CHAPTER XXXII.

Prophecy of great prosperity under Hezekiah; but, in its highest sense, applicable to Christ, 1-8. Descrip

tion of impending calamities, 9-14. Rejection of the Jews, and calling of the Gentiles, 16. The future prosperity of the Church, 16-20,

cir, annum

cur. annum

The righteous king

ISAIAH.

and his prosperous reign. A.C. cir. 372. BEHOLD, a - king shall reign | 5 The vile person shall be no ... col Olymp. XVI. 4. in righteousness, and princes more called liberal, nor the churl Olymp. XVL 4. Nume Pompilii, shall rule in judgment.

said to be bountiful.

Numa Pompilii, R. Roman., 3.

2 And man shall be as a 6. For the vile person will R. Roman, 3. hiding-place from the wind, and a covert speak villany, and his heart will work iniquity, from the tempest; as rivers of water in a dry to practise hypocrisy, and to utter error against place, as the shadow of a great rock in a the Lord, to make empty the soul of the

hungry, and he will cause the drink of the 3 And • the eyes of them that see shall not be thirsty to fail. dim, and the ears of them that hear shall hearken. 7 The instruments also of the churl are evil:

4 The heart also of the rash shall under- he deviseth wicked devices to destroy the poor stand knowledge, and the tongue of the stam- with lying words, even when the needy merers shall be ready to speak 'plainly. speaketh right.

weary land.

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NOTES ON CHAP. XXXII.

Liberaloy'93 nadib; the generous, open-hearted, Verse 1. Behold, a king shall reign in righteous- princely man, who writes on all his possessions, For ness) If King Hezekiah were a type of Christ, then myself and mankind, and lives only to get and to do this prophecy may refer to his time; but otherwise it good. seems to have Hezekiah primarily in view. It is The churlbyg kilai, the avaricious man; he who evident, however, that in the fullest sense these words starves himself amidst his plenty, and will not take the cannot be applied to any man; God alone can do all necessaries of life fe of lessening his stock. that is promised here,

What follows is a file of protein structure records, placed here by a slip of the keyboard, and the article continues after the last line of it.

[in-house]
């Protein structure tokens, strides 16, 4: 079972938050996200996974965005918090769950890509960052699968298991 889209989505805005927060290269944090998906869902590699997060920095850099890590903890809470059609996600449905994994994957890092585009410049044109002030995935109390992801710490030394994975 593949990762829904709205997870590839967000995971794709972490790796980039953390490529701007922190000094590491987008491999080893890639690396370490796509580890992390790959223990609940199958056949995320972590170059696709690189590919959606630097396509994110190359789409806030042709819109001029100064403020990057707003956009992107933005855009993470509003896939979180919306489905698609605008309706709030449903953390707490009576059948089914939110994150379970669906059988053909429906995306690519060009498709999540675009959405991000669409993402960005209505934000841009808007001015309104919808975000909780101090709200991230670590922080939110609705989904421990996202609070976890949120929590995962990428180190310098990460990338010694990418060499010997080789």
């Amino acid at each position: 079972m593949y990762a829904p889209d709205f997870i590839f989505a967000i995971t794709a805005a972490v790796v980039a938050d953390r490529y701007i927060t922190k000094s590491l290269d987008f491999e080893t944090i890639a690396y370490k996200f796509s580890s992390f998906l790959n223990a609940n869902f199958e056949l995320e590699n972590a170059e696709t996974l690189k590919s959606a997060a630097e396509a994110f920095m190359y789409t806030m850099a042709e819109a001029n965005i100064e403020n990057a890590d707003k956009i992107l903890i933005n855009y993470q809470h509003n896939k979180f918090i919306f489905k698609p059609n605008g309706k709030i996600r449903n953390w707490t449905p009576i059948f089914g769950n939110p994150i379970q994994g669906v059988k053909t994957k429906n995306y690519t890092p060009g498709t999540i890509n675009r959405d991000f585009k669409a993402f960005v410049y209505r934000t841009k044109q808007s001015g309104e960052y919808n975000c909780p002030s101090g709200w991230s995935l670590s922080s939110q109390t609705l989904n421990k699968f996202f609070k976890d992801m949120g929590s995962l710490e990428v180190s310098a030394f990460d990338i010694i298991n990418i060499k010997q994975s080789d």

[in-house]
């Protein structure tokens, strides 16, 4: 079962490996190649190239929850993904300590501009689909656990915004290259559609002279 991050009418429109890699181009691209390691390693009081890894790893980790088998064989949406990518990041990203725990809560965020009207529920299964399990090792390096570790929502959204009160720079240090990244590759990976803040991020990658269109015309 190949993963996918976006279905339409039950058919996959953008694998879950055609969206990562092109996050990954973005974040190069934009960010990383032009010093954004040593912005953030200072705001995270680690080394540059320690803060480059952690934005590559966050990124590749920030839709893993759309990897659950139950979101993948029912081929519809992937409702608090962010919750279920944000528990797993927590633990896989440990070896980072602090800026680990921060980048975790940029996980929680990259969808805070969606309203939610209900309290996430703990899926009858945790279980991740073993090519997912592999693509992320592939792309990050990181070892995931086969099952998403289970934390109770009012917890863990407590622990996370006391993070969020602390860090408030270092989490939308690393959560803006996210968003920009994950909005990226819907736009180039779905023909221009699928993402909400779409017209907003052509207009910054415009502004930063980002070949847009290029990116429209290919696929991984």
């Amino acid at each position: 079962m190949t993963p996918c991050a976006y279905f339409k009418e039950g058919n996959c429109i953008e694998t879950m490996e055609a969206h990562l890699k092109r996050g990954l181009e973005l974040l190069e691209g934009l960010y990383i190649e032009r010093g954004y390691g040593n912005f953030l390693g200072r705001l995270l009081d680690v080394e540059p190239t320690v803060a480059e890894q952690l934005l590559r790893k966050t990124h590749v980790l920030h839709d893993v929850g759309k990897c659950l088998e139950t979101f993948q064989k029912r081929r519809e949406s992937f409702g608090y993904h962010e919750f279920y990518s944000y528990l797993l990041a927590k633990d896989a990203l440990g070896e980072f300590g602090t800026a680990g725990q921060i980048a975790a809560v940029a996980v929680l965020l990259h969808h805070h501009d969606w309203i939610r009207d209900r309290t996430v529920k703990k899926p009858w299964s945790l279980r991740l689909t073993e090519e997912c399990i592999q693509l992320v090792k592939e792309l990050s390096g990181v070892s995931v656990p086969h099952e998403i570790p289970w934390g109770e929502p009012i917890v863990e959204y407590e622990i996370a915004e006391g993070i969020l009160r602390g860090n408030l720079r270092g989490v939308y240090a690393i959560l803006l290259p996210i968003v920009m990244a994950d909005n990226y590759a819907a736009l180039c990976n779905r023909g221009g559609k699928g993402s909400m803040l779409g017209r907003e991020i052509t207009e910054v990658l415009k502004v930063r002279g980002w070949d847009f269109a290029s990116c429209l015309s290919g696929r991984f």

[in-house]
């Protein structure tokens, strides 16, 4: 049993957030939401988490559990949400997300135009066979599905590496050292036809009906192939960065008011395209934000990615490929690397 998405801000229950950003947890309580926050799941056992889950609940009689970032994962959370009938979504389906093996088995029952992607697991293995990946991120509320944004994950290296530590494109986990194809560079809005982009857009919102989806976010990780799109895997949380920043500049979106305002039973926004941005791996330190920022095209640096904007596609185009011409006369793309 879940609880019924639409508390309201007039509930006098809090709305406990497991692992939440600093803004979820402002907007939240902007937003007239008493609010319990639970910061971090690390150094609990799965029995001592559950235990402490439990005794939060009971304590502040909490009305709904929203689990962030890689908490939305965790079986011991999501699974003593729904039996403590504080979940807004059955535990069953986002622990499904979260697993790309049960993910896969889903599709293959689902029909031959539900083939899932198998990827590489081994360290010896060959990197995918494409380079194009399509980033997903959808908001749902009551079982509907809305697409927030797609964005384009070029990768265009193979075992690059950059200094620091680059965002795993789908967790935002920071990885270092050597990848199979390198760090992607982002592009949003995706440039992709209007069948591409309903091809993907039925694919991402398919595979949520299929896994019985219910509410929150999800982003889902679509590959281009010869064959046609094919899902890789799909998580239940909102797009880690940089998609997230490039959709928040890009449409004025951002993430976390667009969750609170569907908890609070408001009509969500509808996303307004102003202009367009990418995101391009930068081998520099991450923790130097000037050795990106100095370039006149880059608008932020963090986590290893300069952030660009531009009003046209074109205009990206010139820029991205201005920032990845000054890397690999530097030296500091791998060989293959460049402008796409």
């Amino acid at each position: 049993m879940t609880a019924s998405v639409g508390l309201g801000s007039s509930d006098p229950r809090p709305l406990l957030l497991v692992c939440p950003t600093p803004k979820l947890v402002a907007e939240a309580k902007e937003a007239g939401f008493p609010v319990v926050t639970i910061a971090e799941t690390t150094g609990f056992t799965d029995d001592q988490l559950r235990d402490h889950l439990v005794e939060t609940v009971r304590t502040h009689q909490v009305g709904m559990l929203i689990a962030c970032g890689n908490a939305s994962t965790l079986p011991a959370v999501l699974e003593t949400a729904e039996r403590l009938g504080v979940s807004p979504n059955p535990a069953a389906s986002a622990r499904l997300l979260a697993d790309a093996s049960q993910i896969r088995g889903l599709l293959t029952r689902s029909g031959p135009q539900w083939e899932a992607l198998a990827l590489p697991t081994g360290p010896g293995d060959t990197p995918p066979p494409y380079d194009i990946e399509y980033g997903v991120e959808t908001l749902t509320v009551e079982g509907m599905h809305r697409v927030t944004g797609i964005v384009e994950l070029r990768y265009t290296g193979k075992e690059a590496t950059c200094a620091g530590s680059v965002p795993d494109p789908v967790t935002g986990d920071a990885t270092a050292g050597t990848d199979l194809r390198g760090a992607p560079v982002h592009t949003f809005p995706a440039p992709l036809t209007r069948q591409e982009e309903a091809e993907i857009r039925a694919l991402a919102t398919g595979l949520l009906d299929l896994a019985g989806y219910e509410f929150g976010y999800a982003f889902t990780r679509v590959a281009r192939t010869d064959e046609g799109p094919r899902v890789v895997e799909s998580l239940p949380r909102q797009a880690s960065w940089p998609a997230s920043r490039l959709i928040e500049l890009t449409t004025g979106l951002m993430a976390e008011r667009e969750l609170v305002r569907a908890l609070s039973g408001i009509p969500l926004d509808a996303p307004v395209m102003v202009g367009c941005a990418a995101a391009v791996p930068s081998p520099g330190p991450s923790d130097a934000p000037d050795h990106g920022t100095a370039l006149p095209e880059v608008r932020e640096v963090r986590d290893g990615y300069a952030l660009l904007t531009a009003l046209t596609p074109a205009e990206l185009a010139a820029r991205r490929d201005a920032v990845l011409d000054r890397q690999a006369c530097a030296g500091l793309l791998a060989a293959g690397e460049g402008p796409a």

Thus he differs from a nabal, who feeds himself And princes] dien ve-sarim, without 5 lamed, to; to the full, and regards no one else ; like the rich man so the ancient Versions. An ancient MS. has 1701 in the Gospel. The avaricious man is called og vesaraiv, and his princes.

kilai, from ") ki, for, and 5 li, myself; or contracted Verse 2. As the shadow of a great rock] The from 5o col, all, and 5 li, to myself: all is mine ; all .shadow of a great projecting rock is the most refresh- I have is my own; and all I can get is for myself:

ing that is possible in a hot country, not only as most and yet this man enjoys nothing ; he withholds perfectly excluding the rays of the sun, but also as

From back and belly too their proper fare : having in itself a natural coolness, which it reflects

O cursed lust of gold, when for thy sake and communicates to every thing about it.

The wretch throws up his interest in both worlds, Speluncæque tegant, et saxea procubet umbra. First starved in this, then damned in that to come! Virg. Georg. iii. 145.

Bountiful-1 shoa, he who is abundantly rich; “Let the cool cave and shady rock protect them.” who rejoices in his plenty, and deals out to the disEπει κεφαλην και γουνατα Σειριος αζει,